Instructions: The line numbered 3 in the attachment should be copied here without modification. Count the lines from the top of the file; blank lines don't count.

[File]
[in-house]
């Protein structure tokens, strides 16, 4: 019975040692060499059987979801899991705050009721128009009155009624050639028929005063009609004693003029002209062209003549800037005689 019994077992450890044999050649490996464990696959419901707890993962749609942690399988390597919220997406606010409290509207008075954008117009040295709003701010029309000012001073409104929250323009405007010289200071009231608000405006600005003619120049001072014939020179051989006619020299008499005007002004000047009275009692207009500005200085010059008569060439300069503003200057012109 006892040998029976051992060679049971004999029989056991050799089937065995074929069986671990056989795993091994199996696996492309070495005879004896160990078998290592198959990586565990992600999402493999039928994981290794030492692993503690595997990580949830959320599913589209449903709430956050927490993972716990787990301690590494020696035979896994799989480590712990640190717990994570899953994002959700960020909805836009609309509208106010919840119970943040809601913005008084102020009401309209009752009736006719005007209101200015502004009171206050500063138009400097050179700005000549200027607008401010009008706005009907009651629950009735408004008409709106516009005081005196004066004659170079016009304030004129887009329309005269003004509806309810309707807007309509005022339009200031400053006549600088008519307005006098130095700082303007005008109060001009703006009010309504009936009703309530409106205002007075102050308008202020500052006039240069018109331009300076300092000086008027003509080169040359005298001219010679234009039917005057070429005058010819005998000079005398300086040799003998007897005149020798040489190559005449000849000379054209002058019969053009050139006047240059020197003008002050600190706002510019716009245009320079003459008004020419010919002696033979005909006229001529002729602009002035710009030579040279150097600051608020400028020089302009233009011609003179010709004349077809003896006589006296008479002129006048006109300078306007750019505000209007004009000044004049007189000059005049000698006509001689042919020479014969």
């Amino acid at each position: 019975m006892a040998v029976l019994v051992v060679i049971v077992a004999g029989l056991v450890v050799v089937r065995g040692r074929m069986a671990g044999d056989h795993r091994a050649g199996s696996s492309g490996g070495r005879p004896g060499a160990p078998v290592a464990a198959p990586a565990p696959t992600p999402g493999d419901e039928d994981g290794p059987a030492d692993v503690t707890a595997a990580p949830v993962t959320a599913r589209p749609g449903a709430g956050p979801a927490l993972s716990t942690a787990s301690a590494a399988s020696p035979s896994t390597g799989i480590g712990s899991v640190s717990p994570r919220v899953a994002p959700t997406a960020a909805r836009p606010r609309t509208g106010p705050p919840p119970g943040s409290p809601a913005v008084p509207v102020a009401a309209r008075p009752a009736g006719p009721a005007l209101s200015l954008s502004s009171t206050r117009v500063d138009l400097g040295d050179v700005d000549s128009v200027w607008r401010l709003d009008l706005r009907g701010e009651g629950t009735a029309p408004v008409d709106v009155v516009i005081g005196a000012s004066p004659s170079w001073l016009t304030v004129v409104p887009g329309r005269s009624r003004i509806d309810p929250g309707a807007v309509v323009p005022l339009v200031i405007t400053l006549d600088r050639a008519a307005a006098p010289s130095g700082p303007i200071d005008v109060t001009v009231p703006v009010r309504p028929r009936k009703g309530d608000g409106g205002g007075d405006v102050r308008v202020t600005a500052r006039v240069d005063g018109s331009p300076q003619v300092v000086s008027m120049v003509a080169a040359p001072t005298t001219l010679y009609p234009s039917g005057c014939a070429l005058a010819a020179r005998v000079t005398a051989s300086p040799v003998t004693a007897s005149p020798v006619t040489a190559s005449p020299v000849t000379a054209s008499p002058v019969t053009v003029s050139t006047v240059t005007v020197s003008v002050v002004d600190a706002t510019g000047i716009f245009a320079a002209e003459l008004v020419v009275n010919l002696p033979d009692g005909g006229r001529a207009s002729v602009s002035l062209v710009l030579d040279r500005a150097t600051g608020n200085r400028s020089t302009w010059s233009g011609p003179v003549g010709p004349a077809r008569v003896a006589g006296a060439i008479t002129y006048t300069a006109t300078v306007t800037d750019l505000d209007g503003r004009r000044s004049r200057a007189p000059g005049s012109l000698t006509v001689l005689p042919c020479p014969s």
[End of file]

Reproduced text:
């Amino acid at each position: 019975m006892a040998v029976l019994v051992v060679i049971v077992a004999g029989l056991v450890v050799v089937r065995g040692r074929m069986a671990g044999d056989h795993r091994a050649g199996s696996s492309g490996g070495r005879p004896g060499a160990p078998v290592a464990a198959p990586a565990p696959t992600p999402g493999d419901e039928d994981g290794p059987a030492d692993v503690t707890a595997a990580p949830v993962t959320a599913r589209p749609g449903a709430g956050p979801a927490l993972s716990t942690a787990s301690a590494a399988s020696p035979s896994t390597g799989i480590g712990s899991v640190s717990p994570r919220v899953a994002p959700t997406a960020a909805r836009p606010r609309t509208g106010p705050p919840p119970g943040s409290p809601a913005v008084p509207v102020a009401a309209r008075p009752a009736g006719p009721a005007l209101s200015l954008s502004s009171t206050r117009v500063d138009l400097g040295d050179v700005d000549s128009v200027w607008r401010l709003d009008l706005r009907g701010e009651g629950t009735a029309p408004v008409d709106v009155v516009i005081g005196a000012s004066p004659s170079w001073l016009t304030v004129v409104p887009g329309r005269s009624r003004i509806d309810p929250g309707a807007v309509v323009p005022l339009v200031i405007t400053l006549d600088r050639a008519a307005a006098p010289s130095g700082p303007i200071d005008v109060t001009v009231p703006v009010r309504p028929r009936k009703g309530d608000g409106g205002g007075d405006v102050r308008v202020t600005a500052r006039v240069d005063g018109s331009p300076q003619v300092v000086s008027m120049v003509a080169a040359p001072t005298t001219l010679y009609p234009s039917g005057c014939a070429l005058a010819a020179r005998v000079t005398a051989s300086p040799v003998t004693a007897s005149p020798v006619t040489a190559s005449p020299v000849t000379a054209s008499p002058v019969t053009v003029s050139t006047v240059t005007v020197s003008v002050v002004d600190a706002t510019g000047i716009f245009a320079a002209e003459l008004v020419v009275n010919l002696p033979d009692g005909g006229r001529a207009s002729v602009s002035l062209v710009l030579d040279r500005a150097t600051g608020n200085r400028s020089t302009w010059s233009g011609p003179v003549g010709p004349a077809r008569v003896a006589g006296a060439i008479t002129y006048t300069a006109t300078v306007t800037d750019l505000d209007g503003r004009r000044s004049r200057a007189p000059g005049s012109l000698t006509v001689l005689p042919c020479p014969s």